B. Constitutionality of Mandatory Minimum Sentence in section


(i). Charter Section 12

[33] The Defence argues that the mandatory minimum sentence of four
years is grossly disproportionate to a three-year sentence. I do not
agree. For a mandatory minimum sentence to be grossly
disproportionate, it must be so much higher than what would have
been ordered that the difference would outrage standards of decency
or be considered abhorrent or intolerable to society.

[34] The test for gross disproportionality, as was pointed out in Nur at para
39, citing Lamer J. (as he then was) in R v Smith, [1987] 1 SCR 1045
at 1073, 40 DLR (4th) 435 (1987) (CanLII):

“is aimed at punishments that are more than merely excessive”. He

added, “[w]e should be careful not to stigmatize every
disproportionate or excessive sentence as being a constitutional

[35] That does not end the question of the constitutionality of the
mandatory minimum sentence, however, because the Supreme Court
of Canada also said in Nur that even if the sentence is not grossly
disproportionate in a particular case, if an applicant proposes a
reasonable hypothetical in which the mandatory minimum sentence
would be contrary to s. 12 of the Charter, a Court can find the section
to be unconstitutional.

B.i.1. The Reasonable Hypothetical

[36] In this case, the applicant proposed a reasonable hypothetical

situation in which he argues that the mandatory minimum sentence
would be grossly disproportionate. That reasonable hypothetical is:

an Aboriginal accused has been regularly bullied by the same

instigator for a number of years. In a moment of weakness fueled by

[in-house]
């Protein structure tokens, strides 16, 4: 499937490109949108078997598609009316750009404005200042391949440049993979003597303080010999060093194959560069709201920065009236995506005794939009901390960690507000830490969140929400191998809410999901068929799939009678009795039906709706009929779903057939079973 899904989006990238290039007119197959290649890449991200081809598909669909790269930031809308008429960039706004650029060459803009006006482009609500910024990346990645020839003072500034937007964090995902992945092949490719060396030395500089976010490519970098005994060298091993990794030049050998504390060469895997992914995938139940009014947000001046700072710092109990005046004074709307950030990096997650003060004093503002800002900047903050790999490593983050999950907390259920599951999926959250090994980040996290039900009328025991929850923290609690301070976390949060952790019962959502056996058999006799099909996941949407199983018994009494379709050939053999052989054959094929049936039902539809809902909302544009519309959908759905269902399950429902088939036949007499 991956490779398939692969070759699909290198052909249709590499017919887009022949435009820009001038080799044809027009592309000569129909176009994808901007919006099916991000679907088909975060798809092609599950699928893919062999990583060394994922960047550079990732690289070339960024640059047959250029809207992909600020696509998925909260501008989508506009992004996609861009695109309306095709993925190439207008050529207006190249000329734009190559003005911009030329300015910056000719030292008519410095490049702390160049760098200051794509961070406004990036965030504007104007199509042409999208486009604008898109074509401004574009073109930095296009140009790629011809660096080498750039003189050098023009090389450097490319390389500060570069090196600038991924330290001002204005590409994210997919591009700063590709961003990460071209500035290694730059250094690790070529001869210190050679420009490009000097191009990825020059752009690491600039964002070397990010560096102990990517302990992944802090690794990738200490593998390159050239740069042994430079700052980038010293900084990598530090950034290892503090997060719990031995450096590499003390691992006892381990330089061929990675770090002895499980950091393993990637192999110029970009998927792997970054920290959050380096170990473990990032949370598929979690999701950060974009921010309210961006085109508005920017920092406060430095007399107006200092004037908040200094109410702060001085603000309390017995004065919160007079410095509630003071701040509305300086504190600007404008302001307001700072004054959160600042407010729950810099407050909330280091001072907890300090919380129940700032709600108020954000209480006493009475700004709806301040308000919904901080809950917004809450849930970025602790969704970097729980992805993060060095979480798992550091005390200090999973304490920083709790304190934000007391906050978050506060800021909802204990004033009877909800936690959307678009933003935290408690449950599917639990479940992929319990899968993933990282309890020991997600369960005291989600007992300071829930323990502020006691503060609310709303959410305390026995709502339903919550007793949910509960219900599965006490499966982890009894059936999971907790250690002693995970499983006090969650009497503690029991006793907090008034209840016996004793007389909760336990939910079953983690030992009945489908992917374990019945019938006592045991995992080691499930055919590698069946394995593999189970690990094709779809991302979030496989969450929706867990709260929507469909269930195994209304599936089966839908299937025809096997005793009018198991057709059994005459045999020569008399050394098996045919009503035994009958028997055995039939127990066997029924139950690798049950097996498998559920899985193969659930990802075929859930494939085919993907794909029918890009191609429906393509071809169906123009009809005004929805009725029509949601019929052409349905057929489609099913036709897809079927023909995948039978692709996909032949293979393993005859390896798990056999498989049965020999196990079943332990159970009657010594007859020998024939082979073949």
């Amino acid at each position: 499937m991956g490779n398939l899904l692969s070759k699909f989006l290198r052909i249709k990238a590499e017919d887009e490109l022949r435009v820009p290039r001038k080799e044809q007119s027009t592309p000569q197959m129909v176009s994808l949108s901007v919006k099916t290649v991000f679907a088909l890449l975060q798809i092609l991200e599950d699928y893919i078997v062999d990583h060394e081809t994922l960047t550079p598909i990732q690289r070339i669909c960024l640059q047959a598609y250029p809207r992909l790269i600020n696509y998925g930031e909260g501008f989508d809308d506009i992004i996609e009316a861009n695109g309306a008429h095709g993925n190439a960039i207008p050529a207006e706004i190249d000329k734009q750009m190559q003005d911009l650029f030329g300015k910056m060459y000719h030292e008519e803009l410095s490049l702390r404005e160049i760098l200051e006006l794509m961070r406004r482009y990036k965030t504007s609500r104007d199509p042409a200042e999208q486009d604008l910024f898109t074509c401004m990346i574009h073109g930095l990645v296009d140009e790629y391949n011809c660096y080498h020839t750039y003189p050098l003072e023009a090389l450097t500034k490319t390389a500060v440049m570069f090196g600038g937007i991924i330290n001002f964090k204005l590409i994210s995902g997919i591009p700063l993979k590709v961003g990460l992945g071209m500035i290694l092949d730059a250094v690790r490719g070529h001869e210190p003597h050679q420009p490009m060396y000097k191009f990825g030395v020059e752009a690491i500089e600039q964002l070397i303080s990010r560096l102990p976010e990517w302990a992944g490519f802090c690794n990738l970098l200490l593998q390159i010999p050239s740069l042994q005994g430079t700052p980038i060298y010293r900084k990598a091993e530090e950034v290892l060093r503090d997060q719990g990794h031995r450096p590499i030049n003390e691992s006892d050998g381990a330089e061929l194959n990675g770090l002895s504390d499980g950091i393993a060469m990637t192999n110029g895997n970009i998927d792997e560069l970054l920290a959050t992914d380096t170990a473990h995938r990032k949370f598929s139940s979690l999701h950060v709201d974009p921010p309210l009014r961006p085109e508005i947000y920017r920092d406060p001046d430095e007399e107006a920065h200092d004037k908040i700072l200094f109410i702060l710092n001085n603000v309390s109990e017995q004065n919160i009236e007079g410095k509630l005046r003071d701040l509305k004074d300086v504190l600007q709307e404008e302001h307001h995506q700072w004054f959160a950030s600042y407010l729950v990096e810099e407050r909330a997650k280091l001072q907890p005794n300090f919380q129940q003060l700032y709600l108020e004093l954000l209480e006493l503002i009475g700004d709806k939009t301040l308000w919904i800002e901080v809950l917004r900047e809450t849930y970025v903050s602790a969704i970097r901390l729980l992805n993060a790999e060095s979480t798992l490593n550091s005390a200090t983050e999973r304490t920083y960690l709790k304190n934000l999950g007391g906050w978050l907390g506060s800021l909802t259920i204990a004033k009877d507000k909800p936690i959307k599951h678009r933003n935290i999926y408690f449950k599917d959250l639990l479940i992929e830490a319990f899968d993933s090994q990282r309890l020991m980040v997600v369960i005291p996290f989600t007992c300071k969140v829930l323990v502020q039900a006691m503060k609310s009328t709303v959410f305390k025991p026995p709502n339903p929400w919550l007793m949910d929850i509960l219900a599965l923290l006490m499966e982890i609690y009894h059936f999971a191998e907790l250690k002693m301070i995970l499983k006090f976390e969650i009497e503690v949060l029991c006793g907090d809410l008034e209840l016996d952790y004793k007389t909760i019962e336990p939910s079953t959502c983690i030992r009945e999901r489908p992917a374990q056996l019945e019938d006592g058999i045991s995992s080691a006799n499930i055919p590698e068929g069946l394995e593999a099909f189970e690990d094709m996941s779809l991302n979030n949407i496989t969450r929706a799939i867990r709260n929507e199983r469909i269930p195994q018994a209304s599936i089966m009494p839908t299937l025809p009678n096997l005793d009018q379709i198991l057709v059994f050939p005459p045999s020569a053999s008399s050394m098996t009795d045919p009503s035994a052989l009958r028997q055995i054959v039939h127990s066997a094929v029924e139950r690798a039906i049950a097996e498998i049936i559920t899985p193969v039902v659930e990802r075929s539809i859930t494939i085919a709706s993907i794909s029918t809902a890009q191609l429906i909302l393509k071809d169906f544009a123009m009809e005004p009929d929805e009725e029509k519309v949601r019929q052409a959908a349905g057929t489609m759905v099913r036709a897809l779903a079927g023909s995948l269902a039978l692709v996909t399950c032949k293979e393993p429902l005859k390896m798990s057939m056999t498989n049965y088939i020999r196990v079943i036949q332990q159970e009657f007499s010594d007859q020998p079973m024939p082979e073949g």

yet another psychological blow at the hands of his bully, the accused
arms himself with a rifle, goes to the bully’s home, and fires the rifle
once, aiming above the front door to the residence. The accused then

turns himself into police custody and subsequently pleads guilty in


[37] This hypothetical essentially blends the facts of the above-noted two
recent cases in which respected judges of this court have, for very
good and carefully considered reasons, found that the penalty
provision in s. 244.2(3)(b) is grossly disproportionate. These two
cases consider the issue of imposing mandatory minimum sentences
where Gladue factors are substantial.

[38] There are three other cases I believe are relevant and helpful in the
reasonable hypothetical analysis, two by the Chief Justice of the
Northwest Territories Supreme Court and one from Alberta. Those
three cases approve realistic and reasonable hypotheticals.

[39] Together, the five cases discussed below speak to the experience of
people living in remote communities and experiencing the effects of
colonialism. They are demonstrations of McLachlin CJ’s statements in
Nur at paragraph 44 that mandatory minimum sentences,

function as a blunt instrument that may deprive courts of the ability to

tailor proportionate sentences at the lower end of a sentencing range. They
may, in extreme cases, impose unjust sentences, because they shift the
focus from the offender during the sentencing process in a way that
violates the principle of proportionality.

[40] In Ookowt, the accused was Inuk. He was 19 at the time of the
offence and was 20 at the time of sentence. Prior to the incident, he
had no criminal record. On the day in question, he and a friend were
drinking whiskey. Mr. Ookowt was physically attacked and punched in
the face before his friend was able to break-up the fight. Mr. Ookowt
said he was going to get a gun.

[41] Despite his high level of intoxication, Mr. Ookowt was able to walk
home to retrieve his father’s .2250 calibre rifle and position himself on
a hill overlooking the attacker’s house. He was anxious and upset and
feared for his security when he fired one shot from the rifle into a
window that was furthest to the left from his vantage point. An
occupant was in his living room watching television when the bullet
shattered the window and missed him by a few inches.

[42] On these facts, Johnson J found the mandatory minimum sentence to

be cruel and unusual and contrary to Charter s. 12, and sentenced
Mr. Ookowt to two years less a day, plus probation for one year.

[43] In Itturiligaq, Bychok J, in a very lengthy and fully-reasoned decision,

also found s. 244.2(3)(b) to be grossly disproportionate. Mr. Itturiligaq
was also a youthful, first-time offender.

[44] The facts were that Mr. Itturiligaq asked his girlfriend to go home with
him, when she was visiting with friends. She refused, and Mr.